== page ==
Microsoft Plans to Say Hello to Your Windows 10 Passwords

By pratima, Gaea News Network
Wednesday, March 18, 2015

With Windows Hello, users can scan their face, iris or fingerprint to verify identity and access their devices.

With Windows Hello, users can scan their face, iris or fingerprint to verify identity and access their devices.

Microsoft announced yesterday two components of Windows 10, its next operating system, that will help users log into both hardware and digital services. Windows 10 will support Fast Identity Online (FIDO) 2.0 specification.

Microsoft will introduce an automatic biometric sign-in option with its Windows 10 operating system due out later this year, the first time it has offered such a service widely across devices.

The feature, called Windows Hello, will allow users with machines that have the required hardware to log into their computing device using their face, eyes, or fingerprint. Not all machines will run Windows Hello. Microsoft noted in a blog post that computers that already sport fingerprint scanners will be supported, and that it is “excited to announce” that computers built by partners that incorporate existing Intel technology - its RealSense F200 camera - will support the iris and face-based sign-in features.

Interestingly, Microsoft claims that Hello contains “enterprise-grade security.” User’s biometric data would be stored locally on the device and kept anonymous to make sure personal data is safe from hackers.

Next up is Passport, a new set of programming tools that allow Windows 10 to “authenticate” to various digital services such as applications that a user is who they claim. And as Windows 10 is vouching for your person, no password has to trade hands, which keeps a user’s passwords more secure. Passport proves a user’s identity either through a device-based PIN or Windows Hello.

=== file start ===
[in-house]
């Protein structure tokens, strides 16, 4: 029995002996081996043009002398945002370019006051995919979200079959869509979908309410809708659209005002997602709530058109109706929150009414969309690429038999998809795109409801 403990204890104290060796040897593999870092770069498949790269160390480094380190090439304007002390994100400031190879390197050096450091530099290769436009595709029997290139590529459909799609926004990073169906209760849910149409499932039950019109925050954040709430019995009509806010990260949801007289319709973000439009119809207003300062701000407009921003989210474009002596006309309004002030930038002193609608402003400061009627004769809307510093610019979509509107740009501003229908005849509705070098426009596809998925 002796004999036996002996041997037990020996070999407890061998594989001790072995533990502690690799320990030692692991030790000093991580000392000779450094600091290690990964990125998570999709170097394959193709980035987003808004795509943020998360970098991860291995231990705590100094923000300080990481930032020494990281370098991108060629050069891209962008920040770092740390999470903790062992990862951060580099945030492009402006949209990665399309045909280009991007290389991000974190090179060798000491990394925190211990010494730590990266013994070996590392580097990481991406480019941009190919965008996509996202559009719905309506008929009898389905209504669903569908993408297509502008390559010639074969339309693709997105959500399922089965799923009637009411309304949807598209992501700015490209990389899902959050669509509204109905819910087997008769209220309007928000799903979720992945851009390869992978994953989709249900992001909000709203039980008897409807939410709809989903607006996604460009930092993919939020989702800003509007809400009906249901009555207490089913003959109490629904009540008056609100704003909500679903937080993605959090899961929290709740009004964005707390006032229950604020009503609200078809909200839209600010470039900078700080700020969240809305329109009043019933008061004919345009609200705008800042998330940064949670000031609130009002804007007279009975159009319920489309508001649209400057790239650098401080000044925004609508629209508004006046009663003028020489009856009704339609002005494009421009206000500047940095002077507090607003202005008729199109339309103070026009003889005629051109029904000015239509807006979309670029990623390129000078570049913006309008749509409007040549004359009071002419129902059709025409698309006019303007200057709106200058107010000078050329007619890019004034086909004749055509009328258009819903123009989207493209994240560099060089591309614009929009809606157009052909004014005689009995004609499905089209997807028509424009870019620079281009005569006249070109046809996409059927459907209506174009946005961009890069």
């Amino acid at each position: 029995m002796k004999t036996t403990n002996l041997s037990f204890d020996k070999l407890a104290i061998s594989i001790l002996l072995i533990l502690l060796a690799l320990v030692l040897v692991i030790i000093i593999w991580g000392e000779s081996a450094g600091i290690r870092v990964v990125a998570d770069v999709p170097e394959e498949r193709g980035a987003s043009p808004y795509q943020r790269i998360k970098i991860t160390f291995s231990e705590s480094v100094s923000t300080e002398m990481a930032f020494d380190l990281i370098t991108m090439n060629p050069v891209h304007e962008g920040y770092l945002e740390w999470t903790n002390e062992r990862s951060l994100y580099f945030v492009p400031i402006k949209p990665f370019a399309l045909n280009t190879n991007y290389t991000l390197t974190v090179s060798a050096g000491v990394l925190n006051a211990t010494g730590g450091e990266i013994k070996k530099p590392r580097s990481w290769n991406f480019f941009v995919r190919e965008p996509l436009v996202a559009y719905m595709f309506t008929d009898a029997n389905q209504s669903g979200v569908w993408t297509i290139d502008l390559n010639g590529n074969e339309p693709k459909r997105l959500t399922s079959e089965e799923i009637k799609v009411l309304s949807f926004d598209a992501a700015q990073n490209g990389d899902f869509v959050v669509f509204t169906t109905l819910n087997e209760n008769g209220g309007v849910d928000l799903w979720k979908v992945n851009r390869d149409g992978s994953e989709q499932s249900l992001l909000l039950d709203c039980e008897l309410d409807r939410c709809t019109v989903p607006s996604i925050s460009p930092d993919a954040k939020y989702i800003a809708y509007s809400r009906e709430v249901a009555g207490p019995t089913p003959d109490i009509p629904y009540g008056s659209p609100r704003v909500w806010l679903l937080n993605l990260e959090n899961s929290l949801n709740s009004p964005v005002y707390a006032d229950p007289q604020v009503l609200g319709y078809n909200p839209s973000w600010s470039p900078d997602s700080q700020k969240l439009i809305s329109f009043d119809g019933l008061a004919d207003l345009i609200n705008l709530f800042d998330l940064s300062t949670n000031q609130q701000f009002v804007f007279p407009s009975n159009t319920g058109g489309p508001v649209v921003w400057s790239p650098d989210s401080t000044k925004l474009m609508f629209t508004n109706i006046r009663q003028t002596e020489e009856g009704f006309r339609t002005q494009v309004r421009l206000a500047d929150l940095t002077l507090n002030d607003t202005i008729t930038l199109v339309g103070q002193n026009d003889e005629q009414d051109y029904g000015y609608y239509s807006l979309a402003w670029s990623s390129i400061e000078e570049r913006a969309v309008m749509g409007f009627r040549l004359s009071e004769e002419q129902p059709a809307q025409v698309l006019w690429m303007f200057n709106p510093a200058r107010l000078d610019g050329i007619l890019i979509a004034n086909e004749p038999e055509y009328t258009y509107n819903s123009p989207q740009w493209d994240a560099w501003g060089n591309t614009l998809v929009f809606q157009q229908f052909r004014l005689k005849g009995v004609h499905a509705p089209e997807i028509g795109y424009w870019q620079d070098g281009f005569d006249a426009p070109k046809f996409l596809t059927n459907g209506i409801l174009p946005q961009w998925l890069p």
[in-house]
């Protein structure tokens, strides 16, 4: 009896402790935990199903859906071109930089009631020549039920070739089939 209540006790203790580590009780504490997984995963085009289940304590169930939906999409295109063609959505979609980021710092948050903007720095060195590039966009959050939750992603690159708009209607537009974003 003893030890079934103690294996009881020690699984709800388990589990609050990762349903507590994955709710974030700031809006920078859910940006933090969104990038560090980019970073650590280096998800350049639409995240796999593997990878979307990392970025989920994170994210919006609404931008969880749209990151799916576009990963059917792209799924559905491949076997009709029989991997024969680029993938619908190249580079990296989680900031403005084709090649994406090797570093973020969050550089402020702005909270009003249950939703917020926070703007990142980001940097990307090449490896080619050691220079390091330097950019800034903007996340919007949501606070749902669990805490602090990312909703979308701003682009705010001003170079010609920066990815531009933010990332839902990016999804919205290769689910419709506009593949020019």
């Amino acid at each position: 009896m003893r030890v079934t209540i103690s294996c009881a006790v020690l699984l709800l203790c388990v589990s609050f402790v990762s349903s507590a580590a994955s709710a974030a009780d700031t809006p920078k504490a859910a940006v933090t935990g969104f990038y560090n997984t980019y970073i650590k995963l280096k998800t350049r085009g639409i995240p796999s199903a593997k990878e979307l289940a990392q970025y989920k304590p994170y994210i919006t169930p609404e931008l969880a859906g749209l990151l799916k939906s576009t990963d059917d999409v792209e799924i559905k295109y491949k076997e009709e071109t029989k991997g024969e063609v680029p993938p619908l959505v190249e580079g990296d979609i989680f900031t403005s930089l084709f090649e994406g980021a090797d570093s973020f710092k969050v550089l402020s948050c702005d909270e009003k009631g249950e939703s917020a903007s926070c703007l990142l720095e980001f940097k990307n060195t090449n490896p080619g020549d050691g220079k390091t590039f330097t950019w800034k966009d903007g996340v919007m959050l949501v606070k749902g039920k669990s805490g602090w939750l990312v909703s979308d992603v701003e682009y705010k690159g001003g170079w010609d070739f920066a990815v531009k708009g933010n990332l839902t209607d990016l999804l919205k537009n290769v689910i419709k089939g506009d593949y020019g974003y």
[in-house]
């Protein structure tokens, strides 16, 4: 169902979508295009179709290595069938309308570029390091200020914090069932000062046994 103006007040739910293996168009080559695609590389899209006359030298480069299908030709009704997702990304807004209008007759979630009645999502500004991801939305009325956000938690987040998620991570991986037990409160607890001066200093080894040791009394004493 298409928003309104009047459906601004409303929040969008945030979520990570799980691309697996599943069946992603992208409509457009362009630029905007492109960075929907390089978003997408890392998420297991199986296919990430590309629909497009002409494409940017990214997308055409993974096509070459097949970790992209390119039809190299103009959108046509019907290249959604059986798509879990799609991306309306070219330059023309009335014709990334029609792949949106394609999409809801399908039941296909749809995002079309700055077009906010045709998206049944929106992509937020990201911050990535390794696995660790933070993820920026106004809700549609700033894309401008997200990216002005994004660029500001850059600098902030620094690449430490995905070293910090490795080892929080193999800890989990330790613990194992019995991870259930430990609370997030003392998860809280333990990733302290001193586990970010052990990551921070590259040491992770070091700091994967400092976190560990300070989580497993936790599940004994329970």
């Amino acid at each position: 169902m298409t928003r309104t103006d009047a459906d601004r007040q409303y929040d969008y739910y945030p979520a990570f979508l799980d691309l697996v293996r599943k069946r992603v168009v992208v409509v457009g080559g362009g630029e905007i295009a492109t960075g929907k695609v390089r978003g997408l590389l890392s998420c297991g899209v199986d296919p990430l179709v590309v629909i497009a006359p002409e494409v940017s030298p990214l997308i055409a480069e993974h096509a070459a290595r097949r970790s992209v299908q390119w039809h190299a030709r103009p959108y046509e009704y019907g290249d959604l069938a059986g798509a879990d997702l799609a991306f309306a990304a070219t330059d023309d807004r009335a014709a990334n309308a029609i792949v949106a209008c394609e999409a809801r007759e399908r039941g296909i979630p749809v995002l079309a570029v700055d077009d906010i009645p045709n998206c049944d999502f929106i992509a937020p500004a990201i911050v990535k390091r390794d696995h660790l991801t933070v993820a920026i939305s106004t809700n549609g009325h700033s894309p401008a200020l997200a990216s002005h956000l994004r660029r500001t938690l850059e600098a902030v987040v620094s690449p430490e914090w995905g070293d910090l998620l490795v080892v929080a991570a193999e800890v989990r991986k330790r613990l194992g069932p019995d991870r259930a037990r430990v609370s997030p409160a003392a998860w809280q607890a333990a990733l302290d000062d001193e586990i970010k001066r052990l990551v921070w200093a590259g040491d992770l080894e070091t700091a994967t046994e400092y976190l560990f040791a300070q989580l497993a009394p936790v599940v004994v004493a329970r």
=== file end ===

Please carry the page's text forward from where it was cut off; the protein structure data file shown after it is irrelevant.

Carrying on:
You will be able to log into Windows 10 by staring at your computer, which will also unlock a number of online services and applications.

Windows Hello is the latest effort from Microsoft to make its products more amenable to natural interaction with users, following its Kinect motion sensor for the Xbox game console and its Cortana personal assistant on Windows phones, a rival to Apple’s Siri.

Fewer passwords? Why this matters? The call to kill passwords with a better authentication solution have been ongoing for some time. FIDO appears to be the best chance for a one-size fits all solution to password-less authentication. The FIDO Alliance includes many major tech companies and other businesses with a big interest in security, including Arm, Bank of America, Google, Lenovo, Mastercard, PayPal, and Visa. Microsoft joined the FIDO Alliance in late 2013. When heavy hitters work together on problems like this the end result tends to be a near-universal solution - an absolute must if FIDO is to truly replace the password.

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